Stan: Fat or not, the hard part is getting up off that creeper when done!
Yep! I have this B & B disease so bad I can't work under a car anymore. That's my belly and my bifocals. By the time I get a car high enough off the ground to roll my belly under it I can't see anything through my bifocals. I think you have the beginnings of that, Larry. I know Mike Walker has it and Fred and Bud Scudder and a couple other guys are coming down with it. At least that's the way it looked to me in Centerville. =) Could be a sign of too many years of living high on the hog.
Try lazic Stan, I went from 20 400 to 20 20 in one eye and by choice 20 40 in the other. It works like bifocals, and rarely wear reading glasses anymore. Best 2 grand I have spent in my life. After you qualify about fifteen minuets does it.
Thanks, Paul, it is actually just a joke. I am blessed with excellent eyesite, wear five dollar Costco glasses for doing close up work and Serengeti Sun Glasses with no correction most of the time. Just had my eyes checked and they recommended no glasses. Not bad for pushing 70. The belly is not a joke. Been trying to lose some of that. Tough to do.
Stan they say a really good piece of hemp rope tied tightly will help cure some of that? (Never tried it myself,but it should work)(G)
Tied tightly where???? Around my neck???? That would probably work. I'm not going to try it.
Notice it's always the guys that are so skinny they have to wear galluses to keep their drawers up that have most advice on losing weight.
It 's hard to be humble...(G) It'd be your rope,tie it wherever you think it would do the most good.
OK friends....I had to go and look up a 'gallus' since I'm an East Coast boy thru and thru.
Leads me to ask a question of the well informed....what is the benefit of using the belt loop shackle clips as shown on a google check of gallus, over what we find here in the East that have the alligator jaw eccentric clips that pinch the waistband?
I have a problem...38 inch waist and 36 inch butt...don't like the unexpected wedgies that bib overalls have caused and unless I use something to hold the britches up there are cases when I lift something heavy and high and then can only grin when someone finds the britches down at my ankles.
Galluses appear to be pretty neat.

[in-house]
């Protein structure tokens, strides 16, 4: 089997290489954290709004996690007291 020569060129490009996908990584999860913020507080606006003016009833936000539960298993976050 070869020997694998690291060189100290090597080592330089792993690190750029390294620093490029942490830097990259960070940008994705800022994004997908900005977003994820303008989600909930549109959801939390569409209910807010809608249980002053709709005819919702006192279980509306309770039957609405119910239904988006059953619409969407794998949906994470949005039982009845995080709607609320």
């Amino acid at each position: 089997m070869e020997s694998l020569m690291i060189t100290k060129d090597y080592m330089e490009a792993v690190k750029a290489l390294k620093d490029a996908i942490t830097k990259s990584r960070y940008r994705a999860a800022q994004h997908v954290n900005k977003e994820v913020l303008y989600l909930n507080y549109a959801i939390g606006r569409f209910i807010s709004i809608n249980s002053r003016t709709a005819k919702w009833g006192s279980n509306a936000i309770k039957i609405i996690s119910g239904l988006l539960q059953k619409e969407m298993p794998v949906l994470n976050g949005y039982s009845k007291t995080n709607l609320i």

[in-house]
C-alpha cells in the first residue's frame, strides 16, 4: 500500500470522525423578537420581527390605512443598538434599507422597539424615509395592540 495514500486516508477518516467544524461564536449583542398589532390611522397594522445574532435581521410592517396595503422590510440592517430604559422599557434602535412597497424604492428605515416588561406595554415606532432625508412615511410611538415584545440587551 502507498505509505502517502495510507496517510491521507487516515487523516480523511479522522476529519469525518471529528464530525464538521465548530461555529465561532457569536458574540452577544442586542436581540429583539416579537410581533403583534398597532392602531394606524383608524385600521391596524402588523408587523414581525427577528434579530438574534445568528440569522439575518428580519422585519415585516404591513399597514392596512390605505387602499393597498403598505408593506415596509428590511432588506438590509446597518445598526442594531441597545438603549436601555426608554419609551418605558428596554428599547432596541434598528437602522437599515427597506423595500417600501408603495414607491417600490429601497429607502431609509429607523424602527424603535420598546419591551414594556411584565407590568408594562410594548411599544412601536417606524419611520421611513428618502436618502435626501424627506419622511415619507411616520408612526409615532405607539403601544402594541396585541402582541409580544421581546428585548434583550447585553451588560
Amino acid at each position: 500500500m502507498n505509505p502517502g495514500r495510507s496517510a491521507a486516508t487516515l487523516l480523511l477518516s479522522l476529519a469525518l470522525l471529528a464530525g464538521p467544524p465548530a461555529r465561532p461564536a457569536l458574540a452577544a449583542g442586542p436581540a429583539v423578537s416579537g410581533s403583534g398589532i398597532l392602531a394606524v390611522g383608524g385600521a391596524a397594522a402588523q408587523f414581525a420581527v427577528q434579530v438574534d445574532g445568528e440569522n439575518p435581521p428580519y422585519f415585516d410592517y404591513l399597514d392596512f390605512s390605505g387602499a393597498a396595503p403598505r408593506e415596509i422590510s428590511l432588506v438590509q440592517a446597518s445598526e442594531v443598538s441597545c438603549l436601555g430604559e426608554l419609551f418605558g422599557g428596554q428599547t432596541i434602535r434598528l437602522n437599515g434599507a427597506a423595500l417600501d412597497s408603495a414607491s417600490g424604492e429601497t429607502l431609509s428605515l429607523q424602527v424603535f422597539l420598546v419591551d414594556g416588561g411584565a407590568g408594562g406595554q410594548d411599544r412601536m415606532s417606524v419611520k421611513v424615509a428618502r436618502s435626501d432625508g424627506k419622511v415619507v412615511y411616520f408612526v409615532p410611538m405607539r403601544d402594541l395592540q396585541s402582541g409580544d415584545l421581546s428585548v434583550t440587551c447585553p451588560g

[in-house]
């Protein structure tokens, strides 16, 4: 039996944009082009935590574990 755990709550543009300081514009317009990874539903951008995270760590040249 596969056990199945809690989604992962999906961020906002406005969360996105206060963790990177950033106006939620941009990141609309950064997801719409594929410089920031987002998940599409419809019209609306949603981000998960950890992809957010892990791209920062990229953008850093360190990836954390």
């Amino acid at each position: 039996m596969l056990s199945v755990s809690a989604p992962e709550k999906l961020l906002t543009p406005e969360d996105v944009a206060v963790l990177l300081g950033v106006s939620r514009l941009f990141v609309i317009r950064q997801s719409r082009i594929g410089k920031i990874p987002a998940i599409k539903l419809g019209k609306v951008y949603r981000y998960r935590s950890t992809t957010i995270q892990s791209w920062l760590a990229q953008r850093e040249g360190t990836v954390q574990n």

George,Dad used to say "Never trust a man who wears suspenders and a belt. He's never sure of anything" I feel your pain as I'm getting the same way.
I'm new here and my forum etiquette is terrible about going off topic but you guys started it. A friend of mine had bifocals in the top of his glasses so he could see laying under his car or working on a hoist. I too have been accused of being built like, "the last bite on a Popsicle". It takes a lot of courage to get old.
"Fat or not, the hard part is getting up off that creeper when done!"
Hey Larry, that's why I park mine close together in the garage. I come up for air between them and use the fenders to hoist my big keester up off the creeper.
"Double Bifocals" work great. That's what John Berch is describing. Really popular with electricians and plumbers or anyone who has to look up at nearby objects.
George, how can a fella get wedgies from bib overalls?!! These were standard issue in my family (we dairy farmed) and I still wear them on weekends and other days off and whenever I drive my T. If you're getting wedgies, you're wearing 'em too high. Think of them as agricultural ghetto pants but don't let the crotch drop THAT low ;-)
"agricultural ghetto pants" LOL!
It sure would be nice if those would become the new fad around here...
Guess you use a creeper all the time when under the car, eh?
Try bibs without a creeper, tight space using your back and shoulder blades to 'walk' back out. Then find yourself halfway out when the wedgie decides to bite BTDT...too many times! Need something more flexible and forgiving...lol
As far as 'agricultural ghetto pants', I will share a story. Had a neighbor a little while back. Guy had an IQ off the charts, but his life skills score was lower than a gnats. Wife was a doctor so he was Mr. Mom as the kiddles came along. He dabbled in day trading to the point he had direct satellite feed to his house from NYSE because the cable feed was 15 minutes delayed and that was actually costing him money due to timing in his opinion. Seriously, this guy was so life skilled impaired [hold a saw stiff armed and jump up and down to cut; bought a new mower and thought that little twist oil cap was where the gasoline went, was so difficult to deal with that none of the pool cleaners in the area would deal with him so he finally called a bulldozer and had the cope tipped in the pool and backfilled and sodded, etc.]
'James' was also a real GQ sort of guy! 365 days a year, rain or shine, snow or sleet, his uniform of the day was bib overalls over a bare chest, no socks, and untied wing tips..and when the weather was cold and I do mean cold...no coat! Also had a bad habit of seeing my garage door open and casually wander about and when he would see feet beneath a T simple say, "hello, whatcha doing?" and scare the heck out of me!
Yeah, too bad, was a fun neighbor, his wife got promoted to a Chief of Staff position at a famous NYC hospital and they moved. House has changed hands twice since and I love meeting the new neighbors. Part of my styck is....wanna have an in ground Ester Williams Olympic sized pool on the cheap? Bring a shovel and I'll show you where!
That said, I do realize that 'James' was NOT the poster child for the bib overall market, but does make me still giggle whenever I think of him.